Thirty eight years after the first edition of the Champions Trophy was played in Lahore in 1978, India has entered the final of the prestigious tournament for the first time. Even though they lost to Australia 2-4 in their last Pool match, the 3-3 draw between Great Britain and Belgium gave India their ticket to the final, to be played at the Queen Elizabeth Olympic Park on Friday. Including the ongoing tournament, India has played in 15 Champions Trophy editions so far, with their highest finish being a bronze medal back in 1982.
Australia finished on top of the pool with 13 points followed by India with seven. Thanks to their 7-0 win over South Korea, Germany jumped from the bottom of the pool to finish third and will now take on Great Britain in the bronze medal match. Belgium and South Korea are fighting for the fifth and sixth spots.
Against Australia, statistics had already prophesied that India had a mountain to climb. In 13 Champions Trophy matches against Australia, India had only won twice, with two matches drawn. In the 114 matches played between both the nations, India had won only 21, drawing 17 and losing 76. In their last encounter, the Sultan Azlan Shah final, India had lost 0-4.
With those kind of numbers stacked against them, India, obviously started on the back foot. But the lack of intensity was puzzling. Most players were rooted to the spot. There was no desire to swiftly inter-change positions. The few openings that fell India’s way were on the right flank, the runs being dictated by defender Surender Kumar. Australia probed, using both the flanks with a few penetrations down the middle.
In the second quarter, Australia meant business. They swarmed all over the Indians. India, on the other hand, did break away for a few moves but seemed bereft of ideas outside the Australian striking circle. After saving four penalty corners, Sreejesh was finally beaten by Trent Mitton in the 20th minute as the Aussies went up 1-0.
Three minutes later Sreejesh was slightly unlucky as the push from Daniel Beale ricocheted of the Indian goalkeeper’s pads for an easy tap in from Aran Zalewski. The Kookaburras were threatening to run away with the match. At this stage, Australia’s circle penetrations were ten to India’s zero. India were not willing to stretch the field or use long passes to break-up Australia’s momentum. Worse, without rotating the ball in the zone between the midfield and the defence, they were allowing Australia to attack. India were unable to neither killing the pace, nor the momentum of the Aussies.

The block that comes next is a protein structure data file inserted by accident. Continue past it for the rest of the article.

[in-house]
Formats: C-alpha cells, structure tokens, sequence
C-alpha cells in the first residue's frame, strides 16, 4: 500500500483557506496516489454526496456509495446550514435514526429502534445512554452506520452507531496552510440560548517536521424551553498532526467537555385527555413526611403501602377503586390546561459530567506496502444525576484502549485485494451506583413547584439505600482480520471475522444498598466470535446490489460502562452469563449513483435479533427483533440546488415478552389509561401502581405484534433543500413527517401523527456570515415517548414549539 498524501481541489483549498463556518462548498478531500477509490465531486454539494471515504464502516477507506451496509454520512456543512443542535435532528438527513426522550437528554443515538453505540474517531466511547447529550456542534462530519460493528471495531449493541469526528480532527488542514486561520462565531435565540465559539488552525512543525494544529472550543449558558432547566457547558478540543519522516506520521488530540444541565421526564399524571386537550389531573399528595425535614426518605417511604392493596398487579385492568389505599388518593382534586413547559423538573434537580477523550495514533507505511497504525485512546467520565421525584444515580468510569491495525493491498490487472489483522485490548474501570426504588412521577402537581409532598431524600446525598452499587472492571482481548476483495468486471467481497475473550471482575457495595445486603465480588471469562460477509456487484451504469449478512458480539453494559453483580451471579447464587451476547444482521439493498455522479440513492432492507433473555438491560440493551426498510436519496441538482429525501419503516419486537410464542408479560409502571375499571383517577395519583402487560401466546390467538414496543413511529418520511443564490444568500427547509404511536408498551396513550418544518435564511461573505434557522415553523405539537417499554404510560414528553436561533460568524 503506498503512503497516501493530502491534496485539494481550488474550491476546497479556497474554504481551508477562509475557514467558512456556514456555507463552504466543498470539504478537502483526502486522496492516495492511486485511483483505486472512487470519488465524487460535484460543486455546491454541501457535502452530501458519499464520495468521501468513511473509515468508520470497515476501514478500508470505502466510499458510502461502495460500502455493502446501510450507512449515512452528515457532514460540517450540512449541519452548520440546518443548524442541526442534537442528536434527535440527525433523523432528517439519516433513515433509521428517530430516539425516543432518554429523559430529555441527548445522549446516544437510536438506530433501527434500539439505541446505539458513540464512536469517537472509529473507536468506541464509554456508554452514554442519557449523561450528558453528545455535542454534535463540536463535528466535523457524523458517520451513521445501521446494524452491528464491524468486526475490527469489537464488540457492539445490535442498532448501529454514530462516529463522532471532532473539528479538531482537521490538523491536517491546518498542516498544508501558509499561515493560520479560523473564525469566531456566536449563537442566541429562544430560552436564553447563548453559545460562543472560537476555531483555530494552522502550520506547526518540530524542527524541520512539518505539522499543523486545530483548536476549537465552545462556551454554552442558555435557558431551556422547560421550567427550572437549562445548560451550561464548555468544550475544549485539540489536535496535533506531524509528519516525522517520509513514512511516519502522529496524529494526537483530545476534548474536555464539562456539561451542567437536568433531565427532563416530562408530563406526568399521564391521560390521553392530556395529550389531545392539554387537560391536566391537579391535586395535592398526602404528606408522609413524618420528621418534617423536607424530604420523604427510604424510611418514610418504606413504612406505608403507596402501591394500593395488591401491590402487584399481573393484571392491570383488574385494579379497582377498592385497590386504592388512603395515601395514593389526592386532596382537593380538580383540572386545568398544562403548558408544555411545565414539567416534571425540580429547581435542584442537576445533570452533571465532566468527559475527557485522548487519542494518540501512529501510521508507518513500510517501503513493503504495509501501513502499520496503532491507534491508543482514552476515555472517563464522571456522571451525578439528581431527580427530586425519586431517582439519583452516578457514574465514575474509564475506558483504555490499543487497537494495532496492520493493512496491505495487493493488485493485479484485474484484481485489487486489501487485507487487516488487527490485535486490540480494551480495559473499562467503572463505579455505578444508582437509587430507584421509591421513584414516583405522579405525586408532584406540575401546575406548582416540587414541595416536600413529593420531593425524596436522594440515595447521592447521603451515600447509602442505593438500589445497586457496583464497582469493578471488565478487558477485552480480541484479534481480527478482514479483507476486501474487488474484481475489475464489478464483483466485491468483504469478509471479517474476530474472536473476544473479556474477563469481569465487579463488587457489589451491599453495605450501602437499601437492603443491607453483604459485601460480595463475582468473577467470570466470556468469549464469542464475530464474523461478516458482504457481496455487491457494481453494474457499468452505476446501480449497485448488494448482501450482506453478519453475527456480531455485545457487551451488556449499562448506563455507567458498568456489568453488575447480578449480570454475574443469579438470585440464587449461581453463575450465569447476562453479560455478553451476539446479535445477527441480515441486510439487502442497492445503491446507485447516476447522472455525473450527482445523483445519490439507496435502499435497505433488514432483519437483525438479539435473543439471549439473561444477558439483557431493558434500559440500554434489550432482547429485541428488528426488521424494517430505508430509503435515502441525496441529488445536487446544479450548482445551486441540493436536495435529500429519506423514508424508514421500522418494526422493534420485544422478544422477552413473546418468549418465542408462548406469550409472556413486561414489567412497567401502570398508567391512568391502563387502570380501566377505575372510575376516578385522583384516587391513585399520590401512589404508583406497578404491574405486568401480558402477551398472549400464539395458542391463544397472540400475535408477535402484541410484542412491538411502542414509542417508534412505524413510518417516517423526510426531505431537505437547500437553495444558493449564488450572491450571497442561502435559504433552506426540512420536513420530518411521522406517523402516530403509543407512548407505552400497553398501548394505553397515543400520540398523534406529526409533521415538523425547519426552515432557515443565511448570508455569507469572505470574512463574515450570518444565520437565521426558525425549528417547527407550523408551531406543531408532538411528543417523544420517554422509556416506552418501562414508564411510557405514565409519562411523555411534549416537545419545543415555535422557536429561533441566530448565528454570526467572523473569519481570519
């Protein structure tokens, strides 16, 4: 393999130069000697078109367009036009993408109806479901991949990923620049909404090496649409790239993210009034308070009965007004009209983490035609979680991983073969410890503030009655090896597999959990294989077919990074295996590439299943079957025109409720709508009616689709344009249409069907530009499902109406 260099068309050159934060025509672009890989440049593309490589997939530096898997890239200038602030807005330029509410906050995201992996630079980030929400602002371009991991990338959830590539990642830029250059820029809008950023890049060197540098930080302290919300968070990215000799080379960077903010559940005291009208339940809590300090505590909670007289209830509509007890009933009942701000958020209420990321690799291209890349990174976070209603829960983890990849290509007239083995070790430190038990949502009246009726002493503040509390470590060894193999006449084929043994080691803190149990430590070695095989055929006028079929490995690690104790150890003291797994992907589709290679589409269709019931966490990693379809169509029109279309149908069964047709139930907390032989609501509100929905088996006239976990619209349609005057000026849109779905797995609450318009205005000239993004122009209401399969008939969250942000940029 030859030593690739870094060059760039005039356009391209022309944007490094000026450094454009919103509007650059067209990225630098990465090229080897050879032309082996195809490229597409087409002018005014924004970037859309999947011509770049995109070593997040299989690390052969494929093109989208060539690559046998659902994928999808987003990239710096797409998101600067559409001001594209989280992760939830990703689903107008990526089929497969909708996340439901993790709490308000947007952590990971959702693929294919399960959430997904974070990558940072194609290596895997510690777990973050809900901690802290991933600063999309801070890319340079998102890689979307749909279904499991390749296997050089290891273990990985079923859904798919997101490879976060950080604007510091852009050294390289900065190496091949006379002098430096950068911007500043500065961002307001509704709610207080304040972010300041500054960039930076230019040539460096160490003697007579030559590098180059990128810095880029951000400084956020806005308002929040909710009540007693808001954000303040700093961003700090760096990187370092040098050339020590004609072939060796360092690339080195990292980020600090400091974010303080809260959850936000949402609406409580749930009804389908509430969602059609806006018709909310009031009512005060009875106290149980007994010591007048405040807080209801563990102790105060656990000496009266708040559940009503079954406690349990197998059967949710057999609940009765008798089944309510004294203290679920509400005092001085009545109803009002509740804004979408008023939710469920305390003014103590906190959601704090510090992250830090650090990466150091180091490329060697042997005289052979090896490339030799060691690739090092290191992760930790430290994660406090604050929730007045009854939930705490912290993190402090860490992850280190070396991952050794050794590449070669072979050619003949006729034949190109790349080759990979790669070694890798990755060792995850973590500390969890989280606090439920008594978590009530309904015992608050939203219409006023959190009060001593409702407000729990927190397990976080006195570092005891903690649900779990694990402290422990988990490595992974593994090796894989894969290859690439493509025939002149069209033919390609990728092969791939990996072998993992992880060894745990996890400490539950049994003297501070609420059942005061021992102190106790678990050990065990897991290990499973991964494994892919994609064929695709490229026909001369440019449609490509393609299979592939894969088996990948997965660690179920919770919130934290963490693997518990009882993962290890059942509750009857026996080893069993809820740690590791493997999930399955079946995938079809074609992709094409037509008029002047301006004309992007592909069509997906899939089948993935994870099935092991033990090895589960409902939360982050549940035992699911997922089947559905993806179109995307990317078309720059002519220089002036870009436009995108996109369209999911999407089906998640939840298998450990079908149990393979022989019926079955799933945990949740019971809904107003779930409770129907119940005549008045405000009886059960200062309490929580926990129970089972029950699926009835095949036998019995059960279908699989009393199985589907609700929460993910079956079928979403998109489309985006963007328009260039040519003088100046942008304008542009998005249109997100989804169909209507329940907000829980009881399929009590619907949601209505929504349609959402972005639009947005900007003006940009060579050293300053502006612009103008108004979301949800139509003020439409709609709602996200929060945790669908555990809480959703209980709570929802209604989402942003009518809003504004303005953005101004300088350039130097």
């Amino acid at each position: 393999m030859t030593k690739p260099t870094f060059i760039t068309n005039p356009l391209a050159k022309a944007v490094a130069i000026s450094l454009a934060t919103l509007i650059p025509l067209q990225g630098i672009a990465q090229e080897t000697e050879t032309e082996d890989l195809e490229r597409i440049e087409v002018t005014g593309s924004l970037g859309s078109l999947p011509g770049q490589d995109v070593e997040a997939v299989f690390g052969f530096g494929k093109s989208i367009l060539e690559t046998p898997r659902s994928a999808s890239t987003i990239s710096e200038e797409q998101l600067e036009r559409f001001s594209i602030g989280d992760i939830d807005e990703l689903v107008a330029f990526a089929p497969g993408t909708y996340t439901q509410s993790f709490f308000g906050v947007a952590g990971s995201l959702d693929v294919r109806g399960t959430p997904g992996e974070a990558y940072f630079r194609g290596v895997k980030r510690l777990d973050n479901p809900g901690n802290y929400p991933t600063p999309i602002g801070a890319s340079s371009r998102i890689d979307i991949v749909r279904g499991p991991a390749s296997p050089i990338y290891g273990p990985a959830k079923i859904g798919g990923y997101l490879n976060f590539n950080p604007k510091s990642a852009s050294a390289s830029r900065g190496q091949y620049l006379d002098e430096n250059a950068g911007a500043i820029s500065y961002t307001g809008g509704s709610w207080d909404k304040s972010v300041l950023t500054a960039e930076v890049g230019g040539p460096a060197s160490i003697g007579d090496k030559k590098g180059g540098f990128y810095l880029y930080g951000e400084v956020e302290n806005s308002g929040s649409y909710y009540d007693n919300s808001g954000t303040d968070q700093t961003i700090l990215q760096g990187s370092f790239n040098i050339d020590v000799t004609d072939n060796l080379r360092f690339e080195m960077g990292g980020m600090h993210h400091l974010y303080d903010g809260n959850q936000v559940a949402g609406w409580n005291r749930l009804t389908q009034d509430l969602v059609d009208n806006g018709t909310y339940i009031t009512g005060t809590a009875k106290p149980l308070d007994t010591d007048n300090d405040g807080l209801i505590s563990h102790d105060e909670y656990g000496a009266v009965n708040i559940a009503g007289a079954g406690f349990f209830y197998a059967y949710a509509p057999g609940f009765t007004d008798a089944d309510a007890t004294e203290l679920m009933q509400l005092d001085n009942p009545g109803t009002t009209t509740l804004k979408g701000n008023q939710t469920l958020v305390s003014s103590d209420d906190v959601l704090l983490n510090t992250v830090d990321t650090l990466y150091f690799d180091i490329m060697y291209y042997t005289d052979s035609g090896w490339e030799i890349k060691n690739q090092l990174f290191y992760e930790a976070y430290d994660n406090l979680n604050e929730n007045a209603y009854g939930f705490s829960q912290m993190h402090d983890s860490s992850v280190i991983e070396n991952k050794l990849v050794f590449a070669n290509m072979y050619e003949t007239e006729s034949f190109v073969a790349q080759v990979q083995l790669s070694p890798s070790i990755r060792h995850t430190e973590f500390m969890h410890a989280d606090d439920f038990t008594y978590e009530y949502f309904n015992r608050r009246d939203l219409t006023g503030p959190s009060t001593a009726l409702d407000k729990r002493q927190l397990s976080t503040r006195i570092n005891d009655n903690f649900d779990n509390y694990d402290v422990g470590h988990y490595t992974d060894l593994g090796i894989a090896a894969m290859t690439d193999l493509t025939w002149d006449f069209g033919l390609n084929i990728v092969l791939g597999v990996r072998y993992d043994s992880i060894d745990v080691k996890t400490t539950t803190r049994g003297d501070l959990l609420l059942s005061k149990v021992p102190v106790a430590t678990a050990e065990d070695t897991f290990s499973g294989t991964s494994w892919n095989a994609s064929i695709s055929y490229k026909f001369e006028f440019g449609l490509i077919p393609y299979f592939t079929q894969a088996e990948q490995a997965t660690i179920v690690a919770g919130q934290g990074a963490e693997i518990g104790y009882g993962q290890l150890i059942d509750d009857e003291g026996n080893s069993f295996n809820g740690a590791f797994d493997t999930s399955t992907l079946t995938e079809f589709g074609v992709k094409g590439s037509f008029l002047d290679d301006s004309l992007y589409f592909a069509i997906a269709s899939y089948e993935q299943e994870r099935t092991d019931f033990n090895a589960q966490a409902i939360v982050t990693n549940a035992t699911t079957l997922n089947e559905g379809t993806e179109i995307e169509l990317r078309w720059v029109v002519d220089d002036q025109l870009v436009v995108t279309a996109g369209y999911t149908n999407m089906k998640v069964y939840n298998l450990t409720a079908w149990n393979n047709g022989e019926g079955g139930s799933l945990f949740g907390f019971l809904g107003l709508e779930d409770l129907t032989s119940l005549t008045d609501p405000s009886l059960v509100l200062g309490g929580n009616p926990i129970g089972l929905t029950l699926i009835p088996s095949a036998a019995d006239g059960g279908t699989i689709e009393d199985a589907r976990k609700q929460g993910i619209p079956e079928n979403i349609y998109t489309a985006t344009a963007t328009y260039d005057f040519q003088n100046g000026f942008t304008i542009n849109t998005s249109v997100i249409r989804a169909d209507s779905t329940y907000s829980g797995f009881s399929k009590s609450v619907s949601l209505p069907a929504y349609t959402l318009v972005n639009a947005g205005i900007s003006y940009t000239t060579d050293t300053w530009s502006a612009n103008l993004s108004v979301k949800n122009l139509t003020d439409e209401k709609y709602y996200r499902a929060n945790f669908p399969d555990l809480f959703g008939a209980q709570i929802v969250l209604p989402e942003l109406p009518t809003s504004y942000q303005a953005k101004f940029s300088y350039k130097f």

At the start of the third quarter, Australia had 12 shots at goal to India’s none. They also had 12 circle penetrations to India’s one. After not being able to score of the seventh, eight and ninth penalty corners, Australia’s Flynn Ogilvie was given space inside the Indian striking circle and he beat Sreejesh with a powerful reverse shot. At 3-0, it seemed that India would drown. But slowly, the Indians were building up. The players inter-changed positions quickly, running into empty areas to receive passes. They were rewarded with India’s first penalty corner but the break came off the second penalty corner in the 45th minute when Raghunath scored.
But within 20 seconds, Australia scored their fourth off Tristan White to lead 4-1. The Indians may have walked off heads drooping but they came strongly in the fourth quarter. It was their best display in the match as they held the ball, not wasting the passes and ensuring that Australia didn’t get any counters from Indian mistakes. With the Aussies defending stoutly, India suddenly had more space. A Danish Mujtaba pass on the top of the Aussie striking circle found Talwinder Singh whose first time reverse hit found the angled stick of Mandeep Singh and into the Aussie goal. The scores now read 2-4.
Aran Zalewski was shown the yellow card and suspended for five minutes. During this period, India attacked with vigour and passion but even after forcing two more penalty corners, couldn’t find the net. India had 62 percent possession in the fourth quarter.
No one knows what the Indian coach Roelant Oltmans told his team at the halfway mark, but it had its effect as India played its best hockey of the match. It didn’t help in avoiding a 2-4 defeat at the hands of World Champions Australia, but it gave us an inkling that if India play possession hockey with systematic build-ups, they can carry the fight to a team as accomplished as the Kookaburras.
When asked to analyse India’s performance in the first two quarters, Oltmans said, “It’s the worst I have seen them play in the last two years.” Telling comment that!